Gary is a fifth generation of the Murray’s who settled on the Darling River from Ireland in 1860. In those days, you could buy 60 acres for 60 pounds sterling, anywhere in NSW.
Once a part of the legendary million acre Dunlop Station, first in the world to complete a sheep shearing by mechanical means in 1888, Trilby Station is now 320,000 acres, running Merino sheep and an extensive goat enterprise.
The Murray family trace their settlement on the Darling River near Louth back six generations to 1860 and Andrew Murray from County Galway, Ireland who purchased 60 acres of land for 60 pounds sterling.
Andrew Murray established the Shamrock Inn and store about 30km downstream of Trilby in 1860, living there (unmarried) until his death in 1870, aged 34 years. He is buried on the bank of the river and the family cemetery is nearby.
Andrew’s brother Thomas took over the Inn but decided before 1900 that he’d rather be a pastoralist than an inn-keeper and the successive generations have been relatively successful in this pursuit, acumulating quite considerable acres between them, breeding high quality Merino sheep despite many setbacks, mainly horrendous droughts.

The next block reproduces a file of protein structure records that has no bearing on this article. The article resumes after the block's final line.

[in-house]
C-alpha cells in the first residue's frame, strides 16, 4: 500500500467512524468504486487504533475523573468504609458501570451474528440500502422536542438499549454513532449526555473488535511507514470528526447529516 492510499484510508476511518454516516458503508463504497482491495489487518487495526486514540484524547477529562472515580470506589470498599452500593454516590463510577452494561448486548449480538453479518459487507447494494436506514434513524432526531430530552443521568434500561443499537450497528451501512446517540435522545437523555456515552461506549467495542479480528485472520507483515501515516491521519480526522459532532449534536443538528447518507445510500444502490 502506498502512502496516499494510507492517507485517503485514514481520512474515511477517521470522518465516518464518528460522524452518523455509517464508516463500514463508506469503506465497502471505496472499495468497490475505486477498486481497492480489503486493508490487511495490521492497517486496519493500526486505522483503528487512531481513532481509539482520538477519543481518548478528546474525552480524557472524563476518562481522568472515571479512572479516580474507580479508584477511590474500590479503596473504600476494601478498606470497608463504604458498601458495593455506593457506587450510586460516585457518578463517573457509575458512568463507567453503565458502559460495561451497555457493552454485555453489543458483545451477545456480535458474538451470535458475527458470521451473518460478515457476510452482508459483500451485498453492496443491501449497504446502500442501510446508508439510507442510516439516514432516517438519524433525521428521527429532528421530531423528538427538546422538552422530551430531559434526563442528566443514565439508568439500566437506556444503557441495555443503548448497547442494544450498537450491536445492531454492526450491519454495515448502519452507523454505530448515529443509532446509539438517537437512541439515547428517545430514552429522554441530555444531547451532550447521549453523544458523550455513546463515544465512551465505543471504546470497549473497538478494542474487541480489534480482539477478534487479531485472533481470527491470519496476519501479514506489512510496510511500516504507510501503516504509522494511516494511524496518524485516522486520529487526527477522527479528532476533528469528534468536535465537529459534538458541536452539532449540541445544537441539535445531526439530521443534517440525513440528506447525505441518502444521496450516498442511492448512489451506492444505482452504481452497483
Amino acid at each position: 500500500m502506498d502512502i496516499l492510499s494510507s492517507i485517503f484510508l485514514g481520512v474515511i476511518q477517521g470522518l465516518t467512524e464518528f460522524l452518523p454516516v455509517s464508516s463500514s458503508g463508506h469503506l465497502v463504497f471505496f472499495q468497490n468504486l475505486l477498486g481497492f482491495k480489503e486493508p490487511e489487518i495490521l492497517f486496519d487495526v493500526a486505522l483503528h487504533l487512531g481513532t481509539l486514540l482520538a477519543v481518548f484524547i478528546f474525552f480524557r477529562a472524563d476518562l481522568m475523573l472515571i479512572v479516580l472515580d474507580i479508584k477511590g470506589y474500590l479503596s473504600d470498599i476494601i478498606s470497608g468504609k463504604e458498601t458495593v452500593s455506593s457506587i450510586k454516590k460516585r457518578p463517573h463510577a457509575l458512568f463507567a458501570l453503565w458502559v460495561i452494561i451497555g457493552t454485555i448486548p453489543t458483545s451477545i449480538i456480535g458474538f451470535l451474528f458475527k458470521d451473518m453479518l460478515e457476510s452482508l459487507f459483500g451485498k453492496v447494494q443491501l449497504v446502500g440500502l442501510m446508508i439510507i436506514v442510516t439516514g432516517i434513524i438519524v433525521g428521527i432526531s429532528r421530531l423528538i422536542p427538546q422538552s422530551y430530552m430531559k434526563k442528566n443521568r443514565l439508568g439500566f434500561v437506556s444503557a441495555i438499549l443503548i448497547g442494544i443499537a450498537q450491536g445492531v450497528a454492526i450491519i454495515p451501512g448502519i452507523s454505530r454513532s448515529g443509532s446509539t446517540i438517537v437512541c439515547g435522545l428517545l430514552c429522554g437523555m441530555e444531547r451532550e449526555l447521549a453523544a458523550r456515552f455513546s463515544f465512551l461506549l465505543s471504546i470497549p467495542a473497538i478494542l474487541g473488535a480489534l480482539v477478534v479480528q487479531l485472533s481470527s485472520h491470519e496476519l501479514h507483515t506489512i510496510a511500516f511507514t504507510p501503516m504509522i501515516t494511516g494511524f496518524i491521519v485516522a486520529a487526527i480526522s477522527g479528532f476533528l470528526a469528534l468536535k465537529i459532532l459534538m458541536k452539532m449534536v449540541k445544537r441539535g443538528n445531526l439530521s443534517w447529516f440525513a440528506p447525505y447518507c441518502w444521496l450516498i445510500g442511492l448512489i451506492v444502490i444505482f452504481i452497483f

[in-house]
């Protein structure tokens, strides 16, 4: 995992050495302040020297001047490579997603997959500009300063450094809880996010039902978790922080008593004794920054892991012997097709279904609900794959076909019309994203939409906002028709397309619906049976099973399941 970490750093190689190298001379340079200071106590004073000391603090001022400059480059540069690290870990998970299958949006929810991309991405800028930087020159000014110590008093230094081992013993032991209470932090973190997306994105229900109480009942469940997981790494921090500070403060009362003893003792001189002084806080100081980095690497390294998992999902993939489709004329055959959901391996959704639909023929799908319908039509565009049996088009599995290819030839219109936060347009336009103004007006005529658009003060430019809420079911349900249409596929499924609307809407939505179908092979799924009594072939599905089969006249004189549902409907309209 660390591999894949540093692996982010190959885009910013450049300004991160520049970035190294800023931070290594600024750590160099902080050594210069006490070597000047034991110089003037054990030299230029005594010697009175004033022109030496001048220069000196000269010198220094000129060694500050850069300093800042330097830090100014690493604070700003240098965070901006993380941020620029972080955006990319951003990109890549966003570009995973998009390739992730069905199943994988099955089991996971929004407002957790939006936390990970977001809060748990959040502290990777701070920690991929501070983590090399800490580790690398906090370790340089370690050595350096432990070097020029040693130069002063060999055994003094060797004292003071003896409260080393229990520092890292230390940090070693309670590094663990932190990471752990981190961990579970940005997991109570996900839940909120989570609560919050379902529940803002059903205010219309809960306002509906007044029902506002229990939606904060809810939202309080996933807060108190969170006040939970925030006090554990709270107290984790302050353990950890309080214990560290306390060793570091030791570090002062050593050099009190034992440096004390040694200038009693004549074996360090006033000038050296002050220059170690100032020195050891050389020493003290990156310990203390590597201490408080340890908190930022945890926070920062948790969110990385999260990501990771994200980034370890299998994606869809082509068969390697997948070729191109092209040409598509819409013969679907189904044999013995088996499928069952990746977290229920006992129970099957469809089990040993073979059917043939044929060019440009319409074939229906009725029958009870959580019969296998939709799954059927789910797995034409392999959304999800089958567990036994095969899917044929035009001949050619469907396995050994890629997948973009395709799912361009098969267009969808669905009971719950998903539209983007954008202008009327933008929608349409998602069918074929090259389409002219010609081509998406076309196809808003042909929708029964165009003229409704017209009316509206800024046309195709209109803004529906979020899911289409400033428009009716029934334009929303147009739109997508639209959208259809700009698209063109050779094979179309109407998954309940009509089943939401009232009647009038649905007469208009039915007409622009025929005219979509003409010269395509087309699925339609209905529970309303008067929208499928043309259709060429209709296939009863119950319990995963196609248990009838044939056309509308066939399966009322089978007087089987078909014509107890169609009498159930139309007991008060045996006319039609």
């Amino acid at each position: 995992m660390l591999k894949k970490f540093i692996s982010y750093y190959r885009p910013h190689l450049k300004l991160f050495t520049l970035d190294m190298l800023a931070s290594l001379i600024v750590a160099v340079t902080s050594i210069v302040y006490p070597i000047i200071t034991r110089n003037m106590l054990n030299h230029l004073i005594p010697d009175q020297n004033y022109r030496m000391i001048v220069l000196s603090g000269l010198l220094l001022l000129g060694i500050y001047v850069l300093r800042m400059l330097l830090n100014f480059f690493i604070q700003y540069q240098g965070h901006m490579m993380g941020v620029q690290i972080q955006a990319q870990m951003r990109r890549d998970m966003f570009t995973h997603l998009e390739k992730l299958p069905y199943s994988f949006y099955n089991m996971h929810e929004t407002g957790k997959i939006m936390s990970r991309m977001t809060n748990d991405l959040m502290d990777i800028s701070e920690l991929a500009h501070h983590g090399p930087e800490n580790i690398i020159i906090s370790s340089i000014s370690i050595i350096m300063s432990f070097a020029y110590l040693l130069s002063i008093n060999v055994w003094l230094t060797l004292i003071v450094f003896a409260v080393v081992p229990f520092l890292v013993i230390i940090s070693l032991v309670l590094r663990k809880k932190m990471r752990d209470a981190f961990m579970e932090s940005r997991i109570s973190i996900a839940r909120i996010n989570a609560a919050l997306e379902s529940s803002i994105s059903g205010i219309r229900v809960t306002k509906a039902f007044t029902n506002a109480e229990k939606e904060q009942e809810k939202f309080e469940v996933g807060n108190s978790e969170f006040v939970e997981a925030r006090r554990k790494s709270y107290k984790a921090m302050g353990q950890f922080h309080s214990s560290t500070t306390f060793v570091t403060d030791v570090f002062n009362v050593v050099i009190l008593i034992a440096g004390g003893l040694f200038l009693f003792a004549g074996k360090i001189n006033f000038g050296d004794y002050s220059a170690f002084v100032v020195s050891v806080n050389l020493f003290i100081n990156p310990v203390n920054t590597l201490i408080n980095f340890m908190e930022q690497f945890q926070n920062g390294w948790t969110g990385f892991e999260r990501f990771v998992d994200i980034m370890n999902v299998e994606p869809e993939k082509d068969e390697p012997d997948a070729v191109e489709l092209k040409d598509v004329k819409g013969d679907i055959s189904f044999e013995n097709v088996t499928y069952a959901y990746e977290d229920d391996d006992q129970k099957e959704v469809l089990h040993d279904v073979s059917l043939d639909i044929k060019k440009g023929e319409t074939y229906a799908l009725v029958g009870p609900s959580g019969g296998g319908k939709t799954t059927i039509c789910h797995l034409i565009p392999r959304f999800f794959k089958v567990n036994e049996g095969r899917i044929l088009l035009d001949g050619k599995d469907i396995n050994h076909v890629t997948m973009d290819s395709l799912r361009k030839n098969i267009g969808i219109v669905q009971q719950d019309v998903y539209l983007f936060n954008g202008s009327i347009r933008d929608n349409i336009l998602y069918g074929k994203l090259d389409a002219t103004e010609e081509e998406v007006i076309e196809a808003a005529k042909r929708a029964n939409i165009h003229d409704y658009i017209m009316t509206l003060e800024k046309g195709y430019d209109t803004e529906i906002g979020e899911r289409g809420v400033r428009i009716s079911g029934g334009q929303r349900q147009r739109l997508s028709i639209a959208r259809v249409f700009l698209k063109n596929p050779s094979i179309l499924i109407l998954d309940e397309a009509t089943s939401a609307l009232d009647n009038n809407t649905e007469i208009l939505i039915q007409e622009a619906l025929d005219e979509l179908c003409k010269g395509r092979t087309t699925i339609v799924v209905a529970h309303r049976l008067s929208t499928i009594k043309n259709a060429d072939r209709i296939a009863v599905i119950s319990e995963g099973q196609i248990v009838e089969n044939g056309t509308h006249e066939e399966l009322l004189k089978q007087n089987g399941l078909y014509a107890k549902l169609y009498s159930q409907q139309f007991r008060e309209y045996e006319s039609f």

The Murray family purchased Dunlop Station in the mid 1930’s, once part of Samuel McCaughey’s huge sprawl of properties in NSW and QLD, and the site of the world’s first mechanical shearing in 1888. Being a million acres in those days, the station records show that in good years they shore up to 277,000 sheep a year!
Dunlop Station has recently opened to the public with guided tours of the shearing shed, homestead and store on weekends and public holidays and staying ‘next door’ with Liz and Gary and Trilby Station makes perfect sense.
Trilby Station is situated near the village of Louth, 125km south west of Bourke, NSW Australia, on the Darling River Run. They are well signposted on the western/northern side of the river.